Q: It seems more and more every day that computing is less and less secure. Each day a new “impossible” threat is shown to be possible.
With that thought in mind, I’d like to turn to the Malaysia Flight 370. Is it possible for a passenger in coach to hack into an airplane’s onboard computer system and take over control of the aircraft?
— Brian Lynch, Bellingham
- Students seeking sugar daddies for tuition, rent
- Seattle-based seafood company shuts down
- What's the top spelling 'mistake' in Washington state? The answer could make you sick
- UW receiver Isaiah Renfro opens up about depression, announces he's leaving team
- Seattle-area home prices set record; 2nd-fastest rising in nation
Most Read Stories
A: I’m not going to say anything is impossible when it comes to computer security. But I very much doubt that anyone has hacked into an airliner’s computer system, and especially not into an autopilot system.
The autopilot systems on airliners have been designed to be controlled only by commands entered inside the cockpit.
While some people in the blogosphere — and even in some traditional news outlets — have suggested that such hacking is difficult but possible, most security experts say that hacking is very unlikely.
“It’s extremely, extremely far-fetched,” David Kennedy, CEO of cybersecurity firm TrustedSec, told NBC News. “Knowing what we know about airplanes, it is very unlikely.”
According to Kennedy, taking control of an airliner would require much more than getting access to a single computer system. “It isn’t about hacking a single system,” he said. “You’d need to spend years learning about multiple systems from different companies, and software that is frequently updated.”
Q: I have a custom-made desktop PC. I run Windows 7 on it. I routinely run Avast and Malwarebytes scans on it.
A recent Malwarebytes scan detected seven items. After the scan I looked at the report and it said the items were Trojans. I had the malware program remove them.
Now, every time I go to shut off my computer, I get the message to not shut off my computer or interfere with Windows updating 1 of 1 update. This is normal update behavior, so I merely shut off the monitor.
However, since the malware scan, Windows has done the 1 of 1 update four times. I just now looked at the update history, and it has tried to install Internet Explorer 11 at least a dozen times without success.
What is going on, and what should I do? I hope it doesn’t require doing things to my registry, because I have no idea how to do that safely, and I don’t want to ruin my computer.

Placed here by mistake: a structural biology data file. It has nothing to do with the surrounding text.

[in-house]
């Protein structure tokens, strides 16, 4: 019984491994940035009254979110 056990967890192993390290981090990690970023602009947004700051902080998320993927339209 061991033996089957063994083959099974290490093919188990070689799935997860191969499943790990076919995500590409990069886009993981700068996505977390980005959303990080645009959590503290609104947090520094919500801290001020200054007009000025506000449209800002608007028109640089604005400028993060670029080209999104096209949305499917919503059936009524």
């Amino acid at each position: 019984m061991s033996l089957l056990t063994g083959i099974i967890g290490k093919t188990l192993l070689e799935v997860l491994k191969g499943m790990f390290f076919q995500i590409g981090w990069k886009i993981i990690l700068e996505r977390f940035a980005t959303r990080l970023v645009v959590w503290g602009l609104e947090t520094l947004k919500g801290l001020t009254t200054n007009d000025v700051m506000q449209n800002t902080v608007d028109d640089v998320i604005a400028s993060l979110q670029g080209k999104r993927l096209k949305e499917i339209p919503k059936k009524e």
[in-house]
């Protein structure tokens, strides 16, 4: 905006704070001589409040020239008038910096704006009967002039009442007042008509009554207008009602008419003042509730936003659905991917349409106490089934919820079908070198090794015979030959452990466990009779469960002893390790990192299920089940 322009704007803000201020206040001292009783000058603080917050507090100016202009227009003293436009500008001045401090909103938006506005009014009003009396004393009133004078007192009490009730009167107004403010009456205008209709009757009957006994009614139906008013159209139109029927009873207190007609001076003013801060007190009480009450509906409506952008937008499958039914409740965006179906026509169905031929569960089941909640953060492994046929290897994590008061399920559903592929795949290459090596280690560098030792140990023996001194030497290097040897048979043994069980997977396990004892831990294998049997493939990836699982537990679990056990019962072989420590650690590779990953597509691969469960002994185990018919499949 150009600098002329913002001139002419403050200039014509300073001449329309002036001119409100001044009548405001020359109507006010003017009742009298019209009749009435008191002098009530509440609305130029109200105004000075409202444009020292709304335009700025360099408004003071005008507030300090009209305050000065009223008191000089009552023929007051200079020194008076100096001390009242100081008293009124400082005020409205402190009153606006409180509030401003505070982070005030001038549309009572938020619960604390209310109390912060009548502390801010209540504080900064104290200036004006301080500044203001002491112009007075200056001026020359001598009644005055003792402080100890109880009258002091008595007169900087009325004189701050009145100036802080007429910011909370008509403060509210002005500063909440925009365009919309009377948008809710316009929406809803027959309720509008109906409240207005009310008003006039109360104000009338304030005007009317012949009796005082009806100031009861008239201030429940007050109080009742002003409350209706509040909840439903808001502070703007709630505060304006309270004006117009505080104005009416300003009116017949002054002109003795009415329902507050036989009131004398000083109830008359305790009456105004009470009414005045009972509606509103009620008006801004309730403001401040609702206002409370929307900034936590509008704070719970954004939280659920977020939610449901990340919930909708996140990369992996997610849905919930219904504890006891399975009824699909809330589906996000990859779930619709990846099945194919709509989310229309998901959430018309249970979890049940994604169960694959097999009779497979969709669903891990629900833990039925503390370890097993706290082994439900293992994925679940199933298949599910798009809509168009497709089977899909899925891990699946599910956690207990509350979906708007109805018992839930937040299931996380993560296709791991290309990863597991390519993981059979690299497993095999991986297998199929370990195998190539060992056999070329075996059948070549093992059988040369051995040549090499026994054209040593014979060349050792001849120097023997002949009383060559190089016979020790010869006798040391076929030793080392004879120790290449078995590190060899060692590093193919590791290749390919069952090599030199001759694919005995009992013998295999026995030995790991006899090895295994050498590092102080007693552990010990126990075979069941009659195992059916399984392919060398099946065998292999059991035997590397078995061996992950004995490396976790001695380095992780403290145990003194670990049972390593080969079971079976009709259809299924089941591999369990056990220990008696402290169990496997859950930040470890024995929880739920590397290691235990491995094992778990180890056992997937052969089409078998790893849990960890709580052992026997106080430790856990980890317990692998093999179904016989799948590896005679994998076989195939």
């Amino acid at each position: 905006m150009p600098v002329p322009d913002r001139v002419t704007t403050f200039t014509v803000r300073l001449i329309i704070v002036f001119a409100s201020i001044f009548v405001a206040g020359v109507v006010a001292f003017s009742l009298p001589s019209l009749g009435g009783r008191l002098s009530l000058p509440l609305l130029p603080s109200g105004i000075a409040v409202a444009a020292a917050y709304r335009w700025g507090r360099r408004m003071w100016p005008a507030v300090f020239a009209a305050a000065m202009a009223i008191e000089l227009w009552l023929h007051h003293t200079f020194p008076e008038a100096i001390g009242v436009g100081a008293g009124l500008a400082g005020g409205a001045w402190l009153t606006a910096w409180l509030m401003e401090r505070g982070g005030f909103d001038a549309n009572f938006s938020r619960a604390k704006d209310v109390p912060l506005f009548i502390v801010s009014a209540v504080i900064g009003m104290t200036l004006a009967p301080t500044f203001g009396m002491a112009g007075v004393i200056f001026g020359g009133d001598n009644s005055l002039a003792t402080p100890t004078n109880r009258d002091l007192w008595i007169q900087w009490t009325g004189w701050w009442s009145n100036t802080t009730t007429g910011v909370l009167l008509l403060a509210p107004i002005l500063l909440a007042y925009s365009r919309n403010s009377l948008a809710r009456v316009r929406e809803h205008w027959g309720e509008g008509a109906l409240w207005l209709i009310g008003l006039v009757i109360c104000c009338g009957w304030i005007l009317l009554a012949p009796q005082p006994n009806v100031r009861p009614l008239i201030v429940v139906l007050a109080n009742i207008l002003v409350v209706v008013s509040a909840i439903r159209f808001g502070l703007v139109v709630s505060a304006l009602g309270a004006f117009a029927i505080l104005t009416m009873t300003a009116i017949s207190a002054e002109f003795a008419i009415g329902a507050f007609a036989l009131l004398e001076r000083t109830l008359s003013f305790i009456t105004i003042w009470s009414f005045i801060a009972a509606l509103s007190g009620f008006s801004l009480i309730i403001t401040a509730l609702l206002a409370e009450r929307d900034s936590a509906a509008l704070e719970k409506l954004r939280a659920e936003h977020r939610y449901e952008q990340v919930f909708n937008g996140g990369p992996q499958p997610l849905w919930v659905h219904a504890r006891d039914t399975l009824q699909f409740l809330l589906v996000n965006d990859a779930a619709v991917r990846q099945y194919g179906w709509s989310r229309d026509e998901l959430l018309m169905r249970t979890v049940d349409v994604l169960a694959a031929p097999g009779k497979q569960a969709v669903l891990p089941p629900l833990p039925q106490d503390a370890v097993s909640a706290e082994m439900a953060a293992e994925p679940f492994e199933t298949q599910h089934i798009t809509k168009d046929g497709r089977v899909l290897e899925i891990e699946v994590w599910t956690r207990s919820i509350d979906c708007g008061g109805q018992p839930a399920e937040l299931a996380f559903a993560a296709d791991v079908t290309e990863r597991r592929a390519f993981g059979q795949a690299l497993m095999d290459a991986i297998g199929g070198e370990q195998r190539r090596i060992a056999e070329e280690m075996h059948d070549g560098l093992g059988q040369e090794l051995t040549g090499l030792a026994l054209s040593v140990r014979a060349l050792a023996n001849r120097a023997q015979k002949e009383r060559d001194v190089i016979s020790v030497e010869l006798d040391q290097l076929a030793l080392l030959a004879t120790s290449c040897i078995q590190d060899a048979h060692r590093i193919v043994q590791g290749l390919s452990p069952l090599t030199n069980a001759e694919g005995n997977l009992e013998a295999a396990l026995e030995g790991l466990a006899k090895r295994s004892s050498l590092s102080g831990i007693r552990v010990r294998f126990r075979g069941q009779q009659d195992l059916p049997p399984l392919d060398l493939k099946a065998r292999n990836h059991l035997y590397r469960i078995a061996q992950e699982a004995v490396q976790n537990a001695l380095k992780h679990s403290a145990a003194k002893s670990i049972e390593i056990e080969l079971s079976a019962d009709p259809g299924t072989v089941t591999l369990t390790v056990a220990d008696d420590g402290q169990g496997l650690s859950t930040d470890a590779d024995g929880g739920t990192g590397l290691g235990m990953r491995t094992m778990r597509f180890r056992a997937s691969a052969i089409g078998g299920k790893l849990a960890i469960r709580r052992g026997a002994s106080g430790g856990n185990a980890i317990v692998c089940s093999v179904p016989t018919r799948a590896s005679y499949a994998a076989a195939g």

— Michelle, Olympia
A: Windows update problems are not uncommon, and it can be really difficult to track down the cause. In this case, I’d suggest trying to go around the problem by manually installing the current version of Internet Explorer 11. Just go to windows.microsoft.com/en-us/internet-explorer/download-ie and follow the instructions.
Q: For about a year, my AVG (free) anti-virus software has come up with cookie warnings almost daily about EarthLink 5.0. I had used the EarthLink service up to four years ago, but now I use Comcast. I don’t recall ever seeing this message back when I was on EarthLink.
When I attempt to delete these cookies by right-clicking on it on the AVG window’s line I get the report, “The path does not exist or is not a directory.” No further options are given.
Sometimes a “Cookies” window shows up listing EarthLink 5.0 in the left column, followed by my old address used on EarthLlink. When I try to delete it, I get a window saying it cannot be deleted.
I have XP Home on a 10-year-old Dell. I have on order a new Dell with Windows 7. I don’t want to transfer this EarthLink monster onto my new computer! I’d appreciate your suggestions on a cure.
— Charles Bagley, Seattle
A: The first thing to do is to make sure there is no EarthLink software still on your computer. To do so, go to the Control Panel and launch the Programs and Features utility. Uninstall any EarthLink applications you find.
Next, open a command prompt and type Msconfig.exe
. If you see any EarthLink software in the Startup section, disable it.
Reboot your computer, and if you still are receiving those warnings, it’s likely that remnants of the software and/or cookies are still on your system. Your choice is either to configure AVG to stop popping up notices, while still providing protection, or to clean up your computer. You can try doing that by uninstalling and then reinstalling your browser programs.
If that doesn’t work, it may take reinstalling Windows. Since you’re getting a new computer, however, I wouldn’t worry about it. Just moving your data files over to a new computer won’t bring that problem along with it.
Questions for Patrick Marshall may be sent by email to email@example.com or firstname.lastname@example.org, or by mail at Q&A/Technology, The Seattle Times, P.O. Box 70, Seattle, WA 98111. More columns at www.seattletimes.com/